2019 recipients of MCC’s MLK scholarship announced at luncheon

Jessica Ramirez (left), executive director of the MCC Foundation, and Chancellor Kimberly Beatty announce the 2019 recipients of the Chancellor’s Martin Luther King Jr. Scholarship.

Five Metropolitan Community College students, one from each campus, were named 2019 recipients of the Chancellor’s Martin Luther King Jr. Scholarship at a Jan. 18 luncheon.

This was the fifth year of the scholarship program but the first time the luncheon was held off-campus (at the Kansas City Marriott Downtown). This was also the first year the event raised money for scholarships.

Two former MLK scholarship recipients, Queen Wilkes (2015) and Daniel Garcia-Roman (2018), spoke briefly at the event, which featured Kevin Willmott, one of the screenwriters of the 2018 film “BlacKkKlansman,” and Ron Stallworth, the real-life inspiration of the film.

The 2019 MLK scholarships will cover up to one year of Metropolitan Community College tuition.

This year’s recipients:

MLK scholarship winners Connor McNeall (from left), Jaclyn Winberry, Emma Vaughn and Isaac Clay. Nuha Sarhan couldn’t attend the luncheon.

Jaclyn Winberry, MCC-Blue River

Winberry, of Blue Springs, is president of the Phi Theta Kappa chapter at MCC-Blue River, where she has a 4.0 GPA. Phi Theta Kappa is an academic honor society for students at two-year colleges. One major PTK project was a celebration of student success at Blue River. As one of her PTK advisers put it, Winberry “gleaned joy by simply watching others see their own success.” A graduate of Blue Springs High School, she is still exploring career options, but she has learned that she enjoys being a leader.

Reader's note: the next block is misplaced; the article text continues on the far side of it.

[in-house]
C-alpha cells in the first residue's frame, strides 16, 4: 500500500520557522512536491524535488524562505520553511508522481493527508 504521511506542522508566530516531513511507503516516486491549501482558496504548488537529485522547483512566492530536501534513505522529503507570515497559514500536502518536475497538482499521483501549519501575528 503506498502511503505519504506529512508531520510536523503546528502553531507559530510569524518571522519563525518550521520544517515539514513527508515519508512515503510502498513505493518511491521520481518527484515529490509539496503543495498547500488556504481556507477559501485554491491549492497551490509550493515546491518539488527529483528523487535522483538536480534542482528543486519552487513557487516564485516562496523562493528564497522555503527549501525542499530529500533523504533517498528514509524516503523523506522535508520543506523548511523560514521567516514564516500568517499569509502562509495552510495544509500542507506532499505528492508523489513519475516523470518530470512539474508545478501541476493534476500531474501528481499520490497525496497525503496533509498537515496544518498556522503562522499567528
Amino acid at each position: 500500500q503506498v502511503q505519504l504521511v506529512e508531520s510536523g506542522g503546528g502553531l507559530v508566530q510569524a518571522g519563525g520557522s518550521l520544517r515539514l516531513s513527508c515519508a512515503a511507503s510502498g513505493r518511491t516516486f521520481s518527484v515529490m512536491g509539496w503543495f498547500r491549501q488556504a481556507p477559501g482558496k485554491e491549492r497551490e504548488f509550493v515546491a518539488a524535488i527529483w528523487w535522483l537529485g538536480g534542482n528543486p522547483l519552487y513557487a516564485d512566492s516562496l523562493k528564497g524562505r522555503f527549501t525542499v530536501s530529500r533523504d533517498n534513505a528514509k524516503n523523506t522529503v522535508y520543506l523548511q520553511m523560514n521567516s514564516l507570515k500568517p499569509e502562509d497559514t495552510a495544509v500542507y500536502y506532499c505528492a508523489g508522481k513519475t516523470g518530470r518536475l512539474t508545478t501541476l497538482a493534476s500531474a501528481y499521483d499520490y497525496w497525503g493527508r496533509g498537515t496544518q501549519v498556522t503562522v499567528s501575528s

Isaac Clay, MCC-Business & Technology

Clay, of Kansas City North, started taking classes at MCC-Maple Woods when he was 15. He’s now working on an associate degree in welding technology and management at MCC’s Business & Technology campus … and he has a 4.0 GPA. After he forges a welding career, he’d like to earn a business degree and possibly start his own company. Clay has been active in Native Youth Kansas City, a ministry group at his church. He’s also the drummer and bandleader. And he was recently part of a small group that provided music and encouragement at the City Union Mission Men’s Shelter.

Emma Vaughn, MCC-Longview

Vaughn, of Oak Grove, is a 2018 graduate of Grain Valley High School. She is a full-time student at MCC-Longview and a part-time employee at her church’s early childhood center in Blue Springs. She says her family has taught her the value of being a leader and stepping up to serve others. She plans to work in either special education or social work. Among other service activities, Vaughn sponsors a 6-year-old girl from Tanzania through the World Vision program.

Connor McNeall, MCC-Maple Woods

McNeall, of Kansas City North, is a 2017 graduate of Oak Park High School. He says his “leadership escapades,” as he calls them, began in martial arts class. His instructor told him he must share his knowledge with younger students. McNeall is secretary-treasurer of the Phi Theta Kappa chapter at MCC-Maple Woods and has participated in several service projects, including a food pantry the campus is planning to open. McNeall has a 4.0 GPA and would like to become a prosecuting attorney … then perhaps work his way up to U.S. attorney.

Nuha Sarhan, MCC-Penn Valley

In addition to maintaining a high GPA at MCC, Sarhan, of Kansas City, has been recognized for her diligent work in English as a Second Language classes. Her busy life includes a husband and three children, and a job at a hospice house. An example of her community service is helping organize an election day civic engagement project at her mosque. Sarhan would ultimately like to work as a clinical laboratory scientist at a hospital.